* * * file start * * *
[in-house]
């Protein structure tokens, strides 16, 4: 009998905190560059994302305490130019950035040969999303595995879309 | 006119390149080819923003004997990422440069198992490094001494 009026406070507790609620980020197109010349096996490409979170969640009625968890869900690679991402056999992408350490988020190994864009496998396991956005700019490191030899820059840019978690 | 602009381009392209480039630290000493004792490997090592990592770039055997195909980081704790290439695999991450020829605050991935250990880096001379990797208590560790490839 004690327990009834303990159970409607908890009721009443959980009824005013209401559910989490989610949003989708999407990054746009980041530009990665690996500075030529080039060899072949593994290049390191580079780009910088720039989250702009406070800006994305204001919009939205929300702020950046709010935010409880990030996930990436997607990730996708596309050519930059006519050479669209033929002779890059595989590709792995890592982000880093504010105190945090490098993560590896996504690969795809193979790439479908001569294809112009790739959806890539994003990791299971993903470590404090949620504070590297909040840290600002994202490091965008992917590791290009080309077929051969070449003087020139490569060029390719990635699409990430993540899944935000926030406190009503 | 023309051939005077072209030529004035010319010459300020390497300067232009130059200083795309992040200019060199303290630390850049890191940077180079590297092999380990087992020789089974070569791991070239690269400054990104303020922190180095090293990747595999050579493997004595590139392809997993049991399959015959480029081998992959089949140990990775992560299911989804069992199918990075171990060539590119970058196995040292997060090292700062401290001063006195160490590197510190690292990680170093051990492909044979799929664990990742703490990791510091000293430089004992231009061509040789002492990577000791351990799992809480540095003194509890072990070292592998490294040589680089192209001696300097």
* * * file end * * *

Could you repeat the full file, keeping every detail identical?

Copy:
[in-house]
């Protein structure tokens, strides 16, 4: 009998905190560059994302305490130019950035040969999303595995879309 | 006119390149080819923003004997990422440069198992490094001494 009026406070507790609620980020197109010349096996490409979170969640009625968890869900690679991402056999992408350490988020190994864009496998396991956005700019490191030899820059840019978690 | 602009381009392209480039630290000493004792490997090592990592770039055997195909980081704790290439695999991450020829605050991935250990880096001379990797208590560790490839 004690327990009834303990159970409607908890009721009443959980009824005013209401559910989490989610949003989708999407990054746009980041530009990665690996500075030529080039060899072949593994290049390191580079780009910088720039989250702009406070800006994305204001919009939205929300702020950046709010935010409880990030996930990436997607990730996708596309050519930059006519050479669209033929002779890059595989590709792995890592982000880093504010105190945090490098993560590896996504690969795809193979790439479908001569294809112009790739959806890539994003990791299971993903470590404090949620504070590297909040840290600002994202490091965008992917590791290009080309077929051969070449003087020139490569060029390719990635699409990430993540899944935000926030406190009503 | 023309051939005077072209030529004035010319010459300020390497300067232009130059200083795309992040200019060199303290630390850049890191940077180079590297092999380990087992020789089974070569791991070239690269400054990104303020922190180095090293990747595999050579493997004595590139392809997993049991399959015959480029081998992959089949140990990775992560299911989804069992199918990075171990060539590119970058196995040292997060090292700062401290001063006195160490590197510190690292990680170093051990492909044979799929664990990742703490990791510091000293430089004992231009061509040789002492990577000791351990799992809480540095003194509890072990070292592998490294040589680089192209001696300097």